Personally, I feel really great about the community’s effort around the Octane edition. What’s great about Octane, and any future edition we do, is that it’s a focus on polishing and documenting the features, and providing a clear transitional path from where we were to where we’re going.

Octane includes a lot of stuff we’ve been working on for a long time. Some highlights:

  • jQuery is no longer included by default in new apps
  • Glimmer components are the default components in Octane, which includes a new, massively slimmed down base class and angle bracket invocation.
  • Element modifiers are a new, more composable way to interact with the DOM from components.
  • Tracked Properties are the default way of managing data flow in Octane, which eliminates the need for a special computed property feature.

    Continue reading “#EmberJS2019 More Accessible Than Ever”

Technical Debt Part 1: Understanding Debt


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One of the biggest challenges around technical debt in software development is how to communicate its true costs to stakeholders and decision-makers. The first part of this two-part series on technical debt explores some ways it can be helpful to think of technical debt like financial debt.

What is Technical Debt?

Technical debt is a term to describe the shortcomings of existing code that could be changed to perform better, and the ongoing consequences for failing to address it.

There are two ways to generate technical debt: actively and passively.

Technical debt is incurred actively when development has taken a shortcut. Maybe it was a hack solution or skipped a step to build a feature faster, but now the code is hard to extend or unsuitable for long-term performance. Sometimes, a shortcut is a conscious choice to get something done sooner. Other times it’s an unanticipated consequence of not having Continue reading “Technical Debt Part 1: Understanding Debt”

From Chaos to Successful Distributed Agile Teams


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Extracting programmer employment data from BLS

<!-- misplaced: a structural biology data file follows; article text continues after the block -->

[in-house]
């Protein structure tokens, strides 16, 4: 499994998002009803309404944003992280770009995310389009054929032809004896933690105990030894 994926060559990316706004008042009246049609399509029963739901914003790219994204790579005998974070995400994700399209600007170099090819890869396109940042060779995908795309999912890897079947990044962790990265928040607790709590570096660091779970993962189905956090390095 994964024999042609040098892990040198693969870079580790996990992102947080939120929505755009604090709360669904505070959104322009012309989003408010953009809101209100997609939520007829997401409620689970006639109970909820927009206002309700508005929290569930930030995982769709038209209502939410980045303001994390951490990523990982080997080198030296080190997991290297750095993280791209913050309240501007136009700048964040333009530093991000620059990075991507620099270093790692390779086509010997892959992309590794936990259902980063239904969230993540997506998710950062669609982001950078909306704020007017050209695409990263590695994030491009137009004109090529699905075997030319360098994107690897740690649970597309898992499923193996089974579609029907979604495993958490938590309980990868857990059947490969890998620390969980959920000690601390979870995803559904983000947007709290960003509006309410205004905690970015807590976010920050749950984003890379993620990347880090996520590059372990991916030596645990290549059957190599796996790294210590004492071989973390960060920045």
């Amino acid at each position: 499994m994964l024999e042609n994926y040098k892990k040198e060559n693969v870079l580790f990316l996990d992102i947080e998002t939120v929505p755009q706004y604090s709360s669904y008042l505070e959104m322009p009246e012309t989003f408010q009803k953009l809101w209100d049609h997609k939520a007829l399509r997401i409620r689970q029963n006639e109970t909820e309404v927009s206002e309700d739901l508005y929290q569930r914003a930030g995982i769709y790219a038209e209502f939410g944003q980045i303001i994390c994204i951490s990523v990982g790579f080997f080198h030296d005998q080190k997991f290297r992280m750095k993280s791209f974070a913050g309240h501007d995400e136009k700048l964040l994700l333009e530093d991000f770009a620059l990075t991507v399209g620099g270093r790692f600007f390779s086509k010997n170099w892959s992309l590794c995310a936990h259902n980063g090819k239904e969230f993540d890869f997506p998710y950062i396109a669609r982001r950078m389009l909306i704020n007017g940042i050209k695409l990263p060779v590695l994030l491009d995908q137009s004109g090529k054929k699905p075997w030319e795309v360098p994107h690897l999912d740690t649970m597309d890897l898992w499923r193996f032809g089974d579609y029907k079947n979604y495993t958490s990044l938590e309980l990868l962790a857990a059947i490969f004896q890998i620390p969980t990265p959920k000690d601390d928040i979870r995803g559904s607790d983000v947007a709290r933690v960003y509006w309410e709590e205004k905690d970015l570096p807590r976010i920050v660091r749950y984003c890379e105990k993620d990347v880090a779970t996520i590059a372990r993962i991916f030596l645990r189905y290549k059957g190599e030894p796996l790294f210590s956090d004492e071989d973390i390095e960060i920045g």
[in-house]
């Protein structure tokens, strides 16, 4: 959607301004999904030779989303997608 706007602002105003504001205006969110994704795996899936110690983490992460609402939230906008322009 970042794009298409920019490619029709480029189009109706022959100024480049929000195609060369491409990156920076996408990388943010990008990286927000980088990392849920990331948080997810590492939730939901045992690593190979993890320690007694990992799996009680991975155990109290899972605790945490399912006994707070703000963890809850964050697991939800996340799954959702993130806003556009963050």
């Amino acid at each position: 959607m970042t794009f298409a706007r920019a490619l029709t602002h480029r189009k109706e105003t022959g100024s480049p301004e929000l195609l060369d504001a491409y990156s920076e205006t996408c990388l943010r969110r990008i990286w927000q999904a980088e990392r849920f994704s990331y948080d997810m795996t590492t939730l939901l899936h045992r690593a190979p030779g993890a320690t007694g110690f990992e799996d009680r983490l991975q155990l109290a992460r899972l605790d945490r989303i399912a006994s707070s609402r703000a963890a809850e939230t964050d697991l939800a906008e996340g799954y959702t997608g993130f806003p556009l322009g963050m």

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This is the description of a technical journey to better understand the labor market for computer programmers by using numbers from the Bureau of Labor Statistics. As a government agency, I expected the BLS to provide a readily available, significant amount of raw historical data, and while true, this data is provided in a number of ways each of which is unsatisfying in its own way. The BLS has an api, a large cache of public flat files, and a set of spreadsheets for each year dating back to 1997. In this blog post I explore each of these methods of extracting data from BLS.

The growth of the labor market for Computer Programmers

As a consultant that gets to experience a number of different project environments either through my own experiences or the experiences of my co-workers, I'm interested in how the rate of growth in the industry affects Continue reading “Extracting programmer employment data from BLS”

2000 Today I Learned posts


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2000 TILs is a landmark but is just a small window into what we do at Hashrocket every day.

Two Thousand

This week, we published the 2000th post to our daily learning site, Today I Learned. The statistics page gives a sense of the scope and scale of this ever-evolving project. It is the result of continual small contributions by the entire Hashrocket team.

Two thousand TILs began on April 13th, 2015. Springtime: a great time of year to begin something new. We've averaged a bit under two posts a day since starting to document these things in a digital, shareable way. Of course, before we had TIL as a platform there was a fair amount of non-shareable, non-documented learning. Okay, a "fair amount" is an understatement; Hashrocket's entire history has been about teaching and learning and craftsmanship and sharing. You can't be a great developer without obsessing over all Continue reading “2000 Today I Learned posts”